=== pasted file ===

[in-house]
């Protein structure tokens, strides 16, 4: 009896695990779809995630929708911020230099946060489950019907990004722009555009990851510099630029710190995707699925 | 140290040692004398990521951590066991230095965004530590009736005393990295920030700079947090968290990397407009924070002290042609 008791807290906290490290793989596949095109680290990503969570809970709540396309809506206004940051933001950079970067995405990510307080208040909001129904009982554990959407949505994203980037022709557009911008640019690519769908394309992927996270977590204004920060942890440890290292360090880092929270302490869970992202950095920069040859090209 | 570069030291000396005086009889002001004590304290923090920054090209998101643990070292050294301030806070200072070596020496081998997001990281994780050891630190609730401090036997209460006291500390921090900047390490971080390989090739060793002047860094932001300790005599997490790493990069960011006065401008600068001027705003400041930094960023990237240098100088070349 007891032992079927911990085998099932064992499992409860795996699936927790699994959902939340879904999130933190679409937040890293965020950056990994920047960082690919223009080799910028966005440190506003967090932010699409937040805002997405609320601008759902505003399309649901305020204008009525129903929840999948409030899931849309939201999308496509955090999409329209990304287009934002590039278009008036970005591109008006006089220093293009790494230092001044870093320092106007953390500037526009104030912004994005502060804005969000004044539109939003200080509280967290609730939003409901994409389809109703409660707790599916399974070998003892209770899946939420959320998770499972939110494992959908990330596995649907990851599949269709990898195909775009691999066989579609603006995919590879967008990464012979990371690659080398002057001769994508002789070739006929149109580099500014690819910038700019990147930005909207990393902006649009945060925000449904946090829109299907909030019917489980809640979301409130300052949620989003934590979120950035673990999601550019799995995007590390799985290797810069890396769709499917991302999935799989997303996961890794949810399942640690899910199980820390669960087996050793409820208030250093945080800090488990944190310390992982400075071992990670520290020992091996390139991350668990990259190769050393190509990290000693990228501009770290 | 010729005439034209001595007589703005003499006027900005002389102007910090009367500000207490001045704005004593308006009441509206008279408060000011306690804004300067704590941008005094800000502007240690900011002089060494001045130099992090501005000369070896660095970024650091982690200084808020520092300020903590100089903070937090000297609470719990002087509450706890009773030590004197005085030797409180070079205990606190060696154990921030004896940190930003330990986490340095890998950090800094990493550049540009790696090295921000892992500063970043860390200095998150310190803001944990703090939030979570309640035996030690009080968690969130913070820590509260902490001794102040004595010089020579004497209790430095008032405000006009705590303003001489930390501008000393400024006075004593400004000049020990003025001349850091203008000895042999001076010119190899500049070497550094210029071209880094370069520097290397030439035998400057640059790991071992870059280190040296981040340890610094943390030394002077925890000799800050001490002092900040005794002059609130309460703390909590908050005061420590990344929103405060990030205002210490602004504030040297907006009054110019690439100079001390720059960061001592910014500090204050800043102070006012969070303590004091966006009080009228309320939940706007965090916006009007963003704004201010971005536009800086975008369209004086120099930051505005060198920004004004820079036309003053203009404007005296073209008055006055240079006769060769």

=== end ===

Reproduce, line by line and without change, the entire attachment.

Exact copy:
[in-house]
């Protein structure tokens, strides 16, 4: 009896695990779809995630929708911020230099946060489950019907990004722009555009990851510099630029710190995707699925 | 140290040692004398990521951590066991230095965004530590009736005393990295920030700079947090968290990397407009924070002290042609 008791807290906290490290793989596949095109680290990503969570809970709540396309809506206004940051933001950079970067995405990510307080208040909001129904009982554990959407949505994203980037022709557009911008640019690519769908394309992927996270977590204004920060942890440890290292360090880092929270302490869970992202950095920069040859090209 | 570069030291000396005086009889002001004590304290923090920054090209998101643990070292050294301030806070200072070596020496081998997001990281994780050891630190609730401090036997209460006291500390921090900047390490971080390989090739060793002047860094932001300790005599997490790493990069960011006065401008600068001027705003400041930094960023990237240098100088070349 007891032992079927911990085998099932064992499992409860795996699936927790699994959902939340879904999130933190679409937040890293965020950056990994920047960082690919223009080799910028966005440190506003967090932010699409937040805002997405609320601008759902505003399309649901305020204008009525129903929840999948409030899931849309939201999308496509955090999409329209990304287009934002590039278009008036970005591109008006006089220093293009790494230092001044870093320092106007953390500037526009104030912004994005502060804005969000004044539109939003200080509280967290609730939003409901994409389809109703409660707790599916399974070998003892209770899946939420959320998770499972939110494992959908990330596995649907990851599949269709990898195909775009691999066989579609603006995919590879967008990464012979990371690659080398002057001769994508002789070739006929149109580099500014690819910038700019990147930005909207990393902006649009945060925000449904946090829109299907909030019917489980809640979301409130300052949620989003934590979120950035673990999601550019799995995007590390799985290797810069890396769709499917991302999935799989997303996961890794949810399942640690899910199980820390669960087996050793409820208030250093945080800090488990944190310390992982400075071992990670520290020992091996390139991350668990990259190769050393190509990290000693990228501009770290 | 010729005439034209001595007589703005003499006027900005002389102007910090009367500000207490001045704005004593308006009441509206008279408060000011306690804004300067704590941008005094800000502007240690900011002089060494001045130099992090501005000369070896660095970024650091982690200084808020520092300020903590100089903070937090000297609470719990002087509450706890009773030590004197005085030797409180070079205990606190060696154990921030004896940190930003330990986490340095890998950090800094990493550049540009790696090295921000892992500063970043860390200095998150310190803001944990703090939030979570309640035996030690009080968690969130913070820590509260902490001794102040004595010089020579004497209790430095008032405000006009705590303003001489930390501008000393400024006075004593400004000049020990003025001349850091203008000895042999001076010119190899500049070497550094210029071209880094370069520097290397030439035998400057640059790991071992870059280190040296981040340890610094943390030394002077925890000799800050001490002092900040005794002059609130309460703390909590908050005061420590990344929103405060990030205002210490602004504030040297907006009054110019690439100079001390720059960061001592910014500090204050800043102070006012969070303590004091966006009080009228309320939940706007965090916006009007963003704004201010971005536009800086975008369209004086120099930051505005060198920004004004820079036309003053203009404007005296073209008055006055240079006769060769």